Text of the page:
The state executive branch is headed by a governor, who is directly elected by simple majority vote for a six-year term, and, like the president, may not be reelected. State legislatures are unicameral, consisting of a single Chamber of Deputies that meets in two ordinary sessions per year, with extended periods and extraordinary sessions when needed. Deputies serve three-year terms and may not be immediately reelected. Legislative bills may be introduced by the deputies, the state governor, the state Superior Court of Justice, or by a municipality within a given state. Replicating the pattern of executive dominance at the national level, most policy-making authority at the state level has historically resided in the governor. The state judiciary is headed by a Superior Court of Justice. Justices of the Superior Courts of Justice are appointed by governors with approval of the state legislatures. The superior court magistrates, in turn, appoint all lower state court judges.
The Federal District, which encompasses Mexico City and its southern suburbs, has traditionally fallen under the supervision of the president, who appoints a mayor (regente ). In addition to performing his municipal duties, the mayor also holds cabinet rank as head of the Department of the Federal District. In September 1993, the congress approved an electoral reform package that introduced the indirect election of the mayor of the Federal District.
The Federal District has local courts and a Representative Assembly, whose members are elected by proportional representation. The assembly, historically a local advisory body with no real legislative power, is scheduled to elect Federal District mayors beginning in late 1996.
The basic unit of Mexican government is the municipality (municipio ), more than 2,000 of which were legally in existence in 1996. Municipal governments are responsible for a variety of public services, including water and sewerage; street lighting; cleaning and maintenance; public safety and traffic; supervision of slaughterhouses; and the maintenance of parks, gardens, and cemeteries. Municipalities are also free to assist state and federal governments in the provision of elementary education, emergency fire and medical services, environmental protection, and the maintenance of historical landmarks.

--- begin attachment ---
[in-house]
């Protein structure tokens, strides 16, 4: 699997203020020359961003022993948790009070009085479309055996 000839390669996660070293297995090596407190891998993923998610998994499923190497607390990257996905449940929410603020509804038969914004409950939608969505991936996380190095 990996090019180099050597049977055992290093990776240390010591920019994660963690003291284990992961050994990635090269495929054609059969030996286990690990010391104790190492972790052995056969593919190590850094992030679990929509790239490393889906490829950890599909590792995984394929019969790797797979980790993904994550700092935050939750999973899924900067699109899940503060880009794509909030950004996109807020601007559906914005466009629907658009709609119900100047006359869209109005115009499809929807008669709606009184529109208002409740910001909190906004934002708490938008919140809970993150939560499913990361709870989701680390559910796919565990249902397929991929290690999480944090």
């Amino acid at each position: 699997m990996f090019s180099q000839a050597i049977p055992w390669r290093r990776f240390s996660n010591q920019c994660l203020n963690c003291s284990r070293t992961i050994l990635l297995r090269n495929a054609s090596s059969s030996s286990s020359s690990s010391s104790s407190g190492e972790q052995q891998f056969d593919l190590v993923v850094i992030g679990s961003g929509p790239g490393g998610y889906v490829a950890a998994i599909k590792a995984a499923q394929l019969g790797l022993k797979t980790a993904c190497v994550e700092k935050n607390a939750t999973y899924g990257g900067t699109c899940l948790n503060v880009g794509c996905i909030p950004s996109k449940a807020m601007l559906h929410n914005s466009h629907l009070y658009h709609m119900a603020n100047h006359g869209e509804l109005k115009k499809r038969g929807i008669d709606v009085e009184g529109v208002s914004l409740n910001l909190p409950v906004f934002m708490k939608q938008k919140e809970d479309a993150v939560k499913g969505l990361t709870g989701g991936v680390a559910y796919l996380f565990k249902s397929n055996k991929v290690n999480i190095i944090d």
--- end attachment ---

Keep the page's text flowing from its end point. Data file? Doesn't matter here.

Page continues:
Municipal governments, headed by a mayor or municipal president (regente ) and a municipal council (ayuntamiento ), are popularly elected for three-year terms. Article 115 of the 1917 constitution proclaims the autonomy of local governments according to the principle of the free municipality (municipio libre ). Although they are authorized to collect property taxes and user fees, municipalities have historically lacked the means to do so, relying mainly on transfers from higher levels of government for approximately 80 percent of their revenues. Responding to concerns that excessive centralization of political power and financial resources would jeopardize long-term popular support for the PRI, President de la Madrid advocated reforming intergovernmental relations to allow greater municipal autonomy. De la Madrid's municipal reform culminated in the 1984 amendments to Article 115, which expanded municipalities' authority to raise revenue and formulate budgets. The Salinas administration's National Solidarity Program (Programa Nacional de Solidaridad--Pronasol) provided another source of revenue for municipal governments (see Social Spending, ch. 2). By bypassing state bureaucracies and channeling federal funds directly to municipalities and community organizations, Pronasol undermined state governments' control over municipal finances, albeit by promoting municipalities' dependence on the federal government.